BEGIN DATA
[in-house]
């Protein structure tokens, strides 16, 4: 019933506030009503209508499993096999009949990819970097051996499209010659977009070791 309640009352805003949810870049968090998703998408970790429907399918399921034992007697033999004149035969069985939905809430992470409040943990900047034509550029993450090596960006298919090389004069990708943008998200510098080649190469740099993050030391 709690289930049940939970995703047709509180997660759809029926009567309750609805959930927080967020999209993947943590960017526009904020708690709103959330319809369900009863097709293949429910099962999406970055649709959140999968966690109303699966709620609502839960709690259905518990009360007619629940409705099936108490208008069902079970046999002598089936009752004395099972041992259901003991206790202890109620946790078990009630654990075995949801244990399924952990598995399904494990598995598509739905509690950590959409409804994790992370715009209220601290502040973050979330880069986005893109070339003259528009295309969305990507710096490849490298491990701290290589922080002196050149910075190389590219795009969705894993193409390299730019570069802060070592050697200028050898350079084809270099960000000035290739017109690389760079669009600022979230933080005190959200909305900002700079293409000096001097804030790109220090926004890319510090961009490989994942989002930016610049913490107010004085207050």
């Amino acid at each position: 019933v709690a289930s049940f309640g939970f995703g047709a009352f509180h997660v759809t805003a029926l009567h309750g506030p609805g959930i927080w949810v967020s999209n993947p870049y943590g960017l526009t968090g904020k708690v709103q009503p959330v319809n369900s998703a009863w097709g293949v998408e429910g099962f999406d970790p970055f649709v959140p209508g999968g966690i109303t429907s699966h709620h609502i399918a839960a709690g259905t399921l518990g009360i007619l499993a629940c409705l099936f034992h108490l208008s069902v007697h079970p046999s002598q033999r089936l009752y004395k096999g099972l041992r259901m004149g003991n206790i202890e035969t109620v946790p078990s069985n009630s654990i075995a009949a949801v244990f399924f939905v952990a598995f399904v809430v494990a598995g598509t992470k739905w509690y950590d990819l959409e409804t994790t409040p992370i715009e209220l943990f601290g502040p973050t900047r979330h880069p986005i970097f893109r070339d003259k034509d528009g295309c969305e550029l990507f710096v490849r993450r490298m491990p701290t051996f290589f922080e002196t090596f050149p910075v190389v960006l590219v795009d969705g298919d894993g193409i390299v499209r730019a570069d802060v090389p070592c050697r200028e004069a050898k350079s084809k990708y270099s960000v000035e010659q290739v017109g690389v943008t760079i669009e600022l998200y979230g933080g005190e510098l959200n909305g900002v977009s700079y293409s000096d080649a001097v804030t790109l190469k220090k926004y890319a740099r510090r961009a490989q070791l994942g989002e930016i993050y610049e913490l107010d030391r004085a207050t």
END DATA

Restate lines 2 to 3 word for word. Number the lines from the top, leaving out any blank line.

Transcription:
């Protein structure tokens, strides 16, 4: 019933506030009503209508499993096999009949990819970097051996499209010659977009070791 309640009352805003949810870049968090998703998408970790429907399918399921034992007697033999004149035969069985939905809430992470409040943990900047034509550029993450090596960006298919090389004069990708943008998200510098080649190469740099993050030391 709690289930049940939970995703047709509180997660759809029926009567309750609805959930927080967020999209993947943590960017526009904020708690709103959330319809369900009863097709293949429910099962999406970055649709959140999968966690109303699966709620609502839960709690259905518990009360007619629940409705099936108490208008069902079970046999002598089936009752004395099972041992259901003991206790202890109620946790078990009630654990075995949801244990399924952990598995399904494990598995598509739905509690950590959409409804994790992370715009209220601290502040973050979330880069986005893109070339003259528009295309969305990507710096490849490298491990701290290589922080002196050149910075190389590219795009969705894993193409390299730019570069802060070592050697200028050898350079084809270099960000000035290739017109690389760079669009600022979230933080005190959200909305900002700079293409000096001097804030790109220090926004890319510090961009490989994942989002930016610049913490107010004085207050």
């Amino acid at each position: 019933v709690a289930s049940f309640g939970f995703g047709a009352f509180h997660v759809t805003a029926l009567h309750g506030p609805g959930i927080w949810v967020s999209n993947p870049y943590g960017l526009t968090g904020k708690v709103q009503p959330v319809n369900s998703a009863w097709g293949v998408e429910g099962f999406d970790p970055f649709v959140p209508g999968g966690i109303t429907s699966h709620h609502i399918a839960a709690g259905t399921l518990g009360i007619l499993a629940c409705l099936f034992h108490l208008s069902v007697h079970p046999s002598q033999r089936l009752y004395k096999g099972l041992r259901m004149g003991n206790i202890e035969t109620v946790p078990s069985n009630s654990i075995a009949a949801v244990f399924f939905v952990a598995f399904v809430v494990a598995g598509t992470k739905w509690y950590d990819l959409e409804t994790t409040p992370i715009e209220l943990f601290g502040p973050t900047r979330h880069p986005i970097f893109r070339d003259k034509d528009g295309c969305e550029l990507f710096v490849r993450r490298m491990p701290t051996f290589f922080e002196t090596f050149p910075v190389v960006l590219v795009d969705g298919d894993g193409i390299v499209r730019a570069d802060v090389p070592c050697r200028e004069a050898k350079s084809k990708y270099s960000v000035e010659q290739v017109g690389v943008t760079i669009e600022l998200y979230g933080g005190e510098l959200n909305g900002v977009s700079y293409s000096d080649a001097v804030t790109l190469k220090k926004y890319a740099r510090r961009a490989q070791l994942g989002e930016i993050y610049e913490l107010d030391r004085a207050t």